During the last week, we mainly focused on getting the air quality sensor, the PMS5003, to send data every second to the Raspberry Pi via a custom wifi chip, the ESP8266. The ESP8266 technically runs Ardunio code, so this should have been fairly straightforward, but it definitely did not end up this way.
We were given firmware directly from Purple Air, so Nic worked on setting up the files on our devices. On the other hand, I worked on using existing code from the internet which claimed to run on the ESP8266. After working on these tasks for four days, we had not made any significant progress. We consulted with April and Chris on this, and decided to make the drastic step of taking apart the Purple Air, and hooking the PMS5003 directly up to an Arduino Uno, instead of the ESP8266.
However, the Purple Air uses very non-standard wiring connectors, so we had to wire the PMS5003 to the Ardunio by finding spare wires lying around the lab, connecting them by simply sticking the wires into the pins of the PMS and Arduino, and using electrical tape to keep everything together. After uploading some simple code we found on the internet to the Ardunio, we plugged in the sensor, opened the serial monitor on my laptop, and found 3-second resolution readings! While we would have ideally had 1-second resolution instead, after dealing with 80-second resolution for the last three weeks, 3-second resolution was a godsend. When we attempted to replicate these results with the Raspberry Pi, instead of my laptop, the wiring came undone, and we couldn’t get it working for the rest of the day.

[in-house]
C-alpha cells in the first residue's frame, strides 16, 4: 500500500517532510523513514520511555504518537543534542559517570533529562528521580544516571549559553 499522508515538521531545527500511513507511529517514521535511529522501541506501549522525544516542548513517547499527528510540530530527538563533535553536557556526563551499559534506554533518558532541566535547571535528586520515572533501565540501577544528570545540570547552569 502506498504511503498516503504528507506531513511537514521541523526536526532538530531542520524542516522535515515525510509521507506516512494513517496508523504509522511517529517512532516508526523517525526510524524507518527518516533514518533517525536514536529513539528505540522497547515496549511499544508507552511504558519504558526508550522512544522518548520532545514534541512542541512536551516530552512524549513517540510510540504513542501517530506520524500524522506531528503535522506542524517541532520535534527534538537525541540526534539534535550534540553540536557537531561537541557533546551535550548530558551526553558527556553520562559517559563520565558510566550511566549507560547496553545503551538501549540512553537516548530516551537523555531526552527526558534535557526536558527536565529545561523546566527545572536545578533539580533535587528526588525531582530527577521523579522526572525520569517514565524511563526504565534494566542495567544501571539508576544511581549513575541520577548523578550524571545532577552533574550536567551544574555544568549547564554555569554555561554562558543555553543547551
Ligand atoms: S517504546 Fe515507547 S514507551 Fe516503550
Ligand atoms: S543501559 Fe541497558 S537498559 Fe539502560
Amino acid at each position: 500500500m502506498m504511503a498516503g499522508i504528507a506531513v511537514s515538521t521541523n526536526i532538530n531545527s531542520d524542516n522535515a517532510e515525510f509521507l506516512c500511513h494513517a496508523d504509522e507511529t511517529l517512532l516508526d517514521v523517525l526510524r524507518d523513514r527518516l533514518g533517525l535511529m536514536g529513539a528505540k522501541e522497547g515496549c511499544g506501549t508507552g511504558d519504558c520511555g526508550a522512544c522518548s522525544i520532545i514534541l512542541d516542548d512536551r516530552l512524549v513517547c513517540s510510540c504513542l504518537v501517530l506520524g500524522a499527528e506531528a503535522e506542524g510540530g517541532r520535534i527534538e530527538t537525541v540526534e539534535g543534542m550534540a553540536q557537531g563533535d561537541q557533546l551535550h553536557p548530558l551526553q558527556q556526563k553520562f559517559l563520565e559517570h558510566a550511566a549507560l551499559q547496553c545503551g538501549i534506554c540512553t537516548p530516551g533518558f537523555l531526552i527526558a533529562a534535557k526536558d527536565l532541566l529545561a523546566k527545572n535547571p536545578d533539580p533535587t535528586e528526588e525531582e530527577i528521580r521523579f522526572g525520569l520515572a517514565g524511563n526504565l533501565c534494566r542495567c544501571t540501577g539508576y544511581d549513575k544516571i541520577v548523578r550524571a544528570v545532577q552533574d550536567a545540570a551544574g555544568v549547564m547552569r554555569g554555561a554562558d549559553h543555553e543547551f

This morning, Nic came in early, and rewired the entire system using a different set of wires, with slightly thicker pins. This proved to be much more sturdy, as it stayed in for much longer. Throughout our work today, the wiring only came undone once, and it was a much more easy fix than our work on Friday. However, for our actual placements on the bike, we will need a vastly better, and more permanent solution, as biking in the real world can be pretty bumpy.
With the new wiring, we were able to get the system running fairly quickly on the Pi, and after writing some basic Python code, we could translate the code from the serial monitor to a CSV file to compare to the CSV file from the GRIMM, our research-grade air quality sensor. Our next steps for the week are to compare the data generated from our two sensors, and start calibrating the data from the sensors on our test run to Piedmont Park.
As an aside, we added a new member to our team Friday morning. Welcome to Urvi Latnekar, a Computer Science at Bennett University near Delhi, India! She will be working with us for the rest of the summer, and brings to the team her experience working with Arduinos, and air pollution data in the farmlands of India.